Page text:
Wisehubby and I had been TTC for a while and, on a hunch, discovered his severe male factor infertility--basically, he has an army of mutant sperm. I'm also mutant; I have a clotting disorder: Factor V. We were on the IVF with ICSI track, and I gave birth to a beautiful boy after IVF #2. We've tried varicocele repair, too--ugh. Our frozen embyro transfer ended in miscarriage at 9 weeks 1 day. We don't know where the quest will take us from here.

Monday, September 26, 2011

Selective Jealousy OR why I hate some pregnant women and not others

I almost had a meltdown at my cousin's baby shower on Saturday. Bitch had the nerve to get pregnant and invite me to her baby shower (I do actually love my cousin. I'm just in my crazy place).  I struggled just to pass around the gifts without snickering along with my awesome grandma, who couldn't understand why someone would need a book about breastfeeding. Grandma Wiselady raised six babies; she knows!  The only thing that kept me from throwing an epic, pre-school style fit was that my 15-month-old niece kept running up to me to say, "Hey Tia!" and giving me hugs.

Side note: I am incredibly proud of my gifted, sweet, and easy going niece and goddaughter. No jealousy there!

Anyway, I eat lunch every day with a work colleague and her husband, who are expecting their first in December. Occasionally, I feel a little pang of jealousy, but mostly I am happy and excited for them. They're both so cute, and their baby will be adorable.

Why does it seem that I am uncontrollably, unpredictably jealous? I'm not quite sure. Thoughts?

Sunday, September 25, 2011

How many to "put back"?

Today, on my way back from shopping for bigger pants--stress eating much?--with my mom, she asked if we had made a decision about how many babies to try for. This is a complicated, challenging, and hard decision to make.

Basically, when you're in my position--healthy, young, dealing with male factor infertility--you stand a fairly good chance of conceiving through IVF, about 60-70% depending on the RE and your quality of sperm sample. So, the recommendation for how many embryos to "put back"--this is a strange choice of terminology that seems to be consistent among the community (odd?)--is 1-2 embryos. There are some major advantages and draw backs to both.

If you "put back" one embryo, you have a smaller chance of a pregnancy. The embryo may not implant, and then you have got to go almost all of the way back to square one. This involves another round of surgery, unfreezing of embryos, and injectable meds to support the pregnancy. You also have to pay for another round of IVF, which is no small mountain to climb, especially for a pair of public school teachers. Texas Teacher Retirement Service (TRS) health insurance only will pay to diagnose infertility. Once you know that you can't have kids, it is your problem. IVF will cost us about $15,000 when it is all said and done, and it has to be paid up-front without a guarantee of success. Whew!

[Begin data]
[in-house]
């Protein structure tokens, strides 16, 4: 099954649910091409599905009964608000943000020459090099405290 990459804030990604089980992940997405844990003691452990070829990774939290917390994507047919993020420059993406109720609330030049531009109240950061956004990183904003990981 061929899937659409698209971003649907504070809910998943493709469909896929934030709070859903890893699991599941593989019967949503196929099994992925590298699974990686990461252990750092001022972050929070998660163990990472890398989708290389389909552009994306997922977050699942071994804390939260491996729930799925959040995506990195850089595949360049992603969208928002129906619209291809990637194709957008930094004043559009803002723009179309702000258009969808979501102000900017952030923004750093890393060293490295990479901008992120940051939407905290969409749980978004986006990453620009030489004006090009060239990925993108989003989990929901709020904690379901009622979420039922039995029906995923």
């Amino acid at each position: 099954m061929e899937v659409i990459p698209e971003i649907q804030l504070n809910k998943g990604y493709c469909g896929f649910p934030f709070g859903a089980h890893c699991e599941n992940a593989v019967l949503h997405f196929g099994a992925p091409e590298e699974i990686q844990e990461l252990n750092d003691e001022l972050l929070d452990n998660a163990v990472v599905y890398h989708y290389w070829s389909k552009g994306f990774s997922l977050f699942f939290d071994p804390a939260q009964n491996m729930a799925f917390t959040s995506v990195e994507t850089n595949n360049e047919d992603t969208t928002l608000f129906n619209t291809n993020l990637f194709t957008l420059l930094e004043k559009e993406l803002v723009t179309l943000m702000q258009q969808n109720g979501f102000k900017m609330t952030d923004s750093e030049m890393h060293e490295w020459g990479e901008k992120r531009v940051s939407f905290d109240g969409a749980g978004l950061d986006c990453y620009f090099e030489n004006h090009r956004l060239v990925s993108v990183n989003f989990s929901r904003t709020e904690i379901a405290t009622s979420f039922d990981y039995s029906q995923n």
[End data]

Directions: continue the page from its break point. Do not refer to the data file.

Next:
If you "put back" two embryos, you have a greater chance of pregnancy; you could even end up with two babies. However, the embryos may split, and then you could have not twins, but triplets or quadruplets. Multiple births come with an increased risk of complications for the pregnancy and NICU stays for the babies. (Un?)fortunately, health insurance pays for stays in the NICU and other complications associated with multiple births.

In Ontario, Canada, the government noticed the public health risk and cost associated with the rise in multiple births because of fertility treatments. They now subsidize IVF for women who agree to single embryo transfer. This kind of makes me want to move to Canada. They saw the moral dilemma that most couples pursuing IVF face, and removed the financial complication. Kudos!

Anyway, Wisehubby and I decided to go the two embryo route. We want a family, a big one, and we don't know if we can afford it another way. I'd like to give my children the best possible lives, but our hands are tied by the reality of living in a red state and working in the public sector. We love being teachers, so we have to consider that as a major part of our life and decision.

I applaud women who can face the risk and still just transfer one embryo. Unfortunately, it's not for me.

Wednesday, September 21, 2011

We're not alone. You're not alone.

I don't exactly have a booming audience yet; I have had 20 page views. I am pretty sure that 10 of them have been mine and most of the rest have been my sister's. I like to look at the color scheme because it's the color scheme of my fertility-challenged alter-ego. The Wise Lady everyone else knows would have gone with red, but that is neither here nor there.  There have been three page views from Russia, so that's exciting. If I knew a Russian greeting, I'd use it.

Anyway, I write this to say--if you are out there--please know that you're not alone.